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  • Light of Day

    Aaren Madden

    Ray Ward’s landscape paintings celebrate the ever-changing skies and moods of the West Coast.


    NANAIMO-BASED LANDSCAPE PAINTER Ray Ward has a data storage problem. At its root is his interest in capturing the constantly shifting light, the banks of fog and mist, and myriad cloud formations that advance and retreat daily across Vancouver Island. Along with images of land and shore, “I’ve got a sky folder that grew into about ten subfolders for different types of clouds,” he says. “I’ve got cumulus, I’ve got storm clouds, I’ve got backlit cumulus, I’ve got evening cumulus, morning sky, all different times of the day, and different varieties of clouds,” he lists with a lightness in his voice that suggests it’s not such a bad problem to have.

    Thank goodness for digital cameras, though. It wasn’t that long ago that Ward would paint in a darkened room, his easel in an umbrella of lamplight, slides projected on the wall for reference. “The quality of the slides was just so much better,” he explains, until about 2009, when digital resolution was fine enough to provide the detail he required.



    "Botany Bay Lookout" 24 x 30 inches, oil on canvas


    That’s not to say Ward’s landscapes are photo-realist. They are equally concerned with a mood conveyed with atmospheric perspective, the particular quality of light at a particular moment in time, resulting in an experience of landscape that is both visual and visceral. In the oil on board painting “September Reflections, Cowichan Valley,” the mist practically dabs at the viewer’s cheek. The overcast sky comprises the majority of the picture plane, with soft clouds settling in on distant hills. The moist air and diffuse light softens the edges of the trees just so, and the slightly rippling pond is foregrounded in such a way that the viewer is placed firmly at its bank, present and involved in this specific moment. It is a typical early fall day, made special by its singling out in time.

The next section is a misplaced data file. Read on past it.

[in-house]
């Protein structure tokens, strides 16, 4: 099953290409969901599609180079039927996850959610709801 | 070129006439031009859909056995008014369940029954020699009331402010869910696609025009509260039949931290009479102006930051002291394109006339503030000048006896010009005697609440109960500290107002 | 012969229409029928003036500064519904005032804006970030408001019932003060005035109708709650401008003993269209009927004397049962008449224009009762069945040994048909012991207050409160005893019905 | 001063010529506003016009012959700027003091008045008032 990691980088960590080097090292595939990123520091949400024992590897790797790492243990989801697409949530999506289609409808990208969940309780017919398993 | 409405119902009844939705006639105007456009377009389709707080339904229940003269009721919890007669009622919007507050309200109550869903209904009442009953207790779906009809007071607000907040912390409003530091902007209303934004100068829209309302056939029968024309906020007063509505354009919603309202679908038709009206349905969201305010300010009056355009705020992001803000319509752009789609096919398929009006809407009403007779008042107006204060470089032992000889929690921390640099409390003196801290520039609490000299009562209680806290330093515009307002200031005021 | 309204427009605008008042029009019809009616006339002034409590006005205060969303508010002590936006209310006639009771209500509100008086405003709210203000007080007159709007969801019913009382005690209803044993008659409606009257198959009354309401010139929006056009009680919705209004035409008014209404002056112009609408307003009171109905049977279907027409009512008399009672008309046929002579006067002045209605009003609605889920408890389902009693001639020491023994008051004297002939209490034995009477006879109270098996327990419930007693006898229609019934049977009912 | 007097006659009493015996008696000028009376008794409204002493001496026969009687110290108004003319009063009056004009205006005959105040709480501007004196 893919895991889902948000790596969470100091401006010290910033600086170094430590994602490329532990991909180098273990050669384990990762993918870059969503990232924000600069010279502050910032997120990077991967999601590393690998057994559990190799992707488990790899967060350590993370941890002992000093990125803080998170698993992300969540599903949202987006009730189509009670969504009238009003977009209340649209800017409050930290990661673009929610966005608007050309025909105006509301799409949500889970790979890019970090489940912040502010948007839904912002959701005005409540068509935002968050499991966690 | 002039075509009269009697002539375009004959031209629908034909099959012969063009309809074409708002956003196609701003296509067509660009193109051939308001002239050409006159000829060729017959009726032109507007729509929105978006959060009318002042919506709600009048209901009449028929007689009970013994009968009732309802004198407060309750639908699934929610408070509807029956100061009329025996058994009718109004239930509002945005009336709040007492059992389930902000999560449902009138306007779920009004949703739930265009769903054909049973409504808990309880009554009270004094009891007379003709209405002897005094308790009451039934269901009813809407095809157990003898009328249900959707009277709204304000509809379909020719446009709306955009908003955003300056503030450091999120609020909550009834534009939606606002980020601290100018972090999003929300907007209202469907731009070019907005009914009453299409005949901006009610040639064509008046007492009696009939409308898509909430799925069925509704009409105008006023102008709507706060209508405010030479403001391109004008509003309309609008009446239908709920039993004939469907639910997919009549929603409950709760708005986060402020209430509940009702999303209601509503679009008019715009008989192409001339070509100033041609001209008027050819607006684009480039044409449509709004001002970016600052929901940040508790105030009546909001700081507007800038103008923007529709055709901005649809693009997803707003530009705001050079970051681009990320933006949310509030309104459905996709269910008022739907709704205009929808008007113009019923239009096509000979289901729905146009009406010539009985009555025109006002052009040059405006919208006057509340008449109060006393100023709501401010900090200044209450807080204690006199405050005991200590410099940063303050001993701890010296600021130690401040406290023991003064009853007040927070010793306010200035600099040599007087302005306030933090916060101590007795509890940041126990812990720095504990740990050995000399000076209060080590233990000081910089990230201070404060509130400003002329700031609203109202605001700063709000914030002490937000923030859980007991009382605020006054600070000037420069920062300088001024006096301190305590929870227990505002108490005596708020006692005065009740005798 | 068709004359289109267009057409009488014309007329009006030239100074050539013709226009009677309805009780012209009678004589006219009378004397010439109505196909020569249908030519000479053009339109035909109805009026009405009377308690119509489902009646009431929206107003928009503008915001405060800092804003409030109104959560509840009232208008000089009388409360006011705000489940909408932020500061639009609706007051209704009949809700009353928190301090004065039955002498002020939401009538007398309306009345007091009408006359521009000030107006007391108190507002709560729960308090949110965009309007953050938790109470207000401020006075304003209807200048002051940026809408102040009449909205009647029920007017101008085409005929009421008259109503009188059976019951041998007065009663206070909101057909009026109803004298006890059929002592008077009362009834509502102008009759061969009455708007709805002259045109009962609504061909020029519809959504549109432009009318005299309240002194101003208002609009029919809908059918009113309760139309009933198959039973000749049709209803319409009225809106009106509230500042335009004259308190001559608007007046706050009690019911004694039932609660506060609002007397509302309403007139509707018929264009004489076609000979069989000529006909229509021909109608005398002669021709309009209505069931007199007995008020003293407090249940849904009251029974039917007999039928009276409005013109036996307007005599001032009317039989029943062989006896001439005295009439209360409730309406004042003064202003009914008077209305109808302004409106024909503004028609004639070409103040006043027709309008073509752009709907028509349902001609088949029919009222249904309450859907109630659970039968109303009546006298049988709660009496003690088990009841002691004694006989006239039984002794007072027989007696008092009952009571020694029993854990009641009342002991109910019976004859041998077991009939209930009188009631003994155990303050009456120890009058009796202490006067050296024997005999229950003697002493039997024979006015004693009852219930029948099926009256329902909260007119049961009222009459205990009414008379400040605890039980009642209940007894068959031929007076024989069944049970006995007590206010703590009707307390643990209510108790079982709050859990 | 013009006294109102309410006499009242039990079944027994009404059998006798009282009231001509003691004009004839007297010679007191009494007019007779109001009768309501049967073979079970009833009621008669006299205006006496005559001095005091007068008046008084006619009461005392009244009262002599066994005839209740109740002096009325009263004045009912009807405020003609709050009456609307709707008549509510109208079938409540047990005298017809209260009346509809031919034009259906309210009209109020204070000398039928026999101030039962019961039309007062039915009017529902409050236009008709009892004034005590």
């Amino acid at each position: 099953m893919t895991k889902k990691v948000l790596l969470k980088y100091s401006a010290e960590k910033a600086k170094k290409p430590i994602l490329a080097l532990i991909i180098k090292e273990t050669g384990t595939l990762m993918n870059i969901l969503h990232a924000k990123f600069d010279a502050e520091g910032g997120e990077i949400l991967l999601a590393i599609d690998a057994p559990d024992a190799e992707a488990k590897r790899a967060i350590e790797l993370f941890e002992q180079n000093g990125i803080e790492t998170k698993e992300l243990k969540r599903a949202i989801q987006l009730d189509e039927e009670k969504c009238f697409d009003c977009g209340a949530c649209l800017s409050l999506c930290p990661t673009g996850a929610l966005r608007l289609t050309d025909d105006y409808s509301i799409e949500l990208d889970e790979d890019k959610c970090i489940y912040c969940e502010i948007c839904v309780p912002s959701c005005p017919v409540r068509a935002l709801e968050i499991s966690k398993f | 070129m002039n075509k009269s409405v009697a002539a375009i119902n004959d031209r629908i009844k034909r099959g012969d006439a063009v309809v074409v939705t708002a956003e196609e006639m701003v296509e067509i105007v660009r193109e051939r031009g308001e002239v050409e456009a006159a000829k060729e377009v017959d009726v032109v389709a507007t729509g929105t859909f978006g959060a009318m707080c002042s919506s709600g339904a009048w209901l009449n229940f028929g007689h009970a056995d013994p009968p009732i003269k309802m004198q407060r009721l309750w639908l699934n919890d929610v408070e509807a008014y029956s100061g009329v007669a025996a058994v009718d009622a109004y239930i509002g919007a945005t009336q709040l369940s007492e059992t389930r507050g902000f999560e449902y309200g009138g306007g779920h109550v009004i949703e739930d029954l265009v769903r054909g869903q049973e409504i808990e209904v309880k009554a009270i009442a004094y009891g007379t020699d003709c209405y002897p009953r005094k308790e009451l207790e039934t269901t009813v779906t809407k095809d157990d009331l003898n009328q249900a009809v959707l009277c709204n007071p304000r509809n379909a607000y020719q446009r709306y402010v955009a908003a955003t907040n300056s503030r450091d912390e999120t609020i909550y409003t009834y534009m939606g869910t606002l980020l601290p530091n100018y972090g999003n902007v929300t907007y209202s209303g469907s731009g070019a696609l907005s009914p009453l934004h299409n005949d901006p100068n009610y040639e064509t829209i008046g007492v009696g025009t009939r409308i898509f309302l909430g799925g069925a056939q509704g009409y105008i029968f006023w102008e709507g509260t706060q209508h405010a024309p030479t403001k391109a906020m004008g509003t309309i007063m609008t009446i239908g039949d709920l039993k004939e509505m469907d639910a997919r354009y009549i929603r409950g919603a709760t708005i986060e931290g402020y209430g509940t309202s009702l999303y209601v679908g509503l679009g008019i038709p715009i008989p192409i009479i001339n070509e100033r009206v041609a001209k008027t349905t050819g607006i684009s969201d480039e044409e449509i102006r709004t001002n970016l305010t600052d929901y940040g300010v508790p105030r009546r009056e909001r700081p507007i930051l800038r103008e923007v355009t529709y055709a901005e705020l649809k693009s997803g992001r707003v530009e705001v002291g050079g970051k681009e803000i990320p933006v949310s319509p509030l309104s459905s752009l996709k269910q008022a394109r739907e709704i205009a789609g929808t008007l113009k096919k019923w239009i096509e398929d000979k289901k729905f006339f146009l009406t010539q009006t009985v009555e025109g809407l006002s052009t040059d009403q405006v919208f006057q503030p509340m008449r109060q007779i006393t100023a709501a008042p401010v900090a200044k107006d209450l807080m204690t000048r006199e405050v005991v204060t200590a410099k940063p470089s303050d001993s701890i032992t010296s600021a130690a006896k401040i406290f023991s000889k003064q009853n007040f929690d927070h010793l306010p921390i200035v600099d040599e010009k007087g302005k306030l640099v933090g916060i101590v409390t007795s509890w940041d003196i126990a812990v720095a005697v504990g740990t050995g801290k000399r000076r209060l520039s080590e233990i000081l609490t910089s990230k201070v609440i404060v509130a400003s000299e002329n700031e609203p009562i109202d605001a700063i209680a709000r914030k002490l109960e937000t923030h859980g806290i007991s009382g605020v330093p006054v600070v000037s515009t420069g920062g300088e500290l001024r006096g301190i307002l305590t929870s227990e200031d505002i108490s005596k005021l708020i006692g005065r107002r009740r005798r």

Ward is particularly attracted to cloud formations because of their ephemeral nature: “I like the way [they] can change a landscape so fast—when a storm front moves in and it looks completely different. I like the challenge of getting the subtleties. On an overcast day, it is more challenging than on a bright sunny day: you don’t have the contrast, the obvious value shifts between the lights and the darks. Everything is more in the middle. When you can get it right, it’s pretty rewarding,” he says.



    Ray Ward


    This appreciation may stem from what sounds like an idyllic childhood spent largely outdoors. Ward was born in Comox in 1968 and grew up on his family’s five-acre hobby farm in Courtenay. “We had cows and chickens, pheasants, ducks and geese, all sorts of things,” he says. “It was a good way to grow up.” He also enjoyed drawing as a child, and was encouraged by friends and, at age 11, winning an art contest in a local paper. After hearing that a friend’s uncle had made a living thus, Ward decided to pursue a career as an illustrator. He entered the Illustration and Design program at Capilano College (now University) in North Vancouver when he was 20 years old, and upon graduation found an agent.

    This was the early 1990s, when the illustration field was transitioning to digital, which held little appeal for Ward. He freelanced for about a year, continuing to pay the bills with landscaping and stonework, a job he’d had while in school.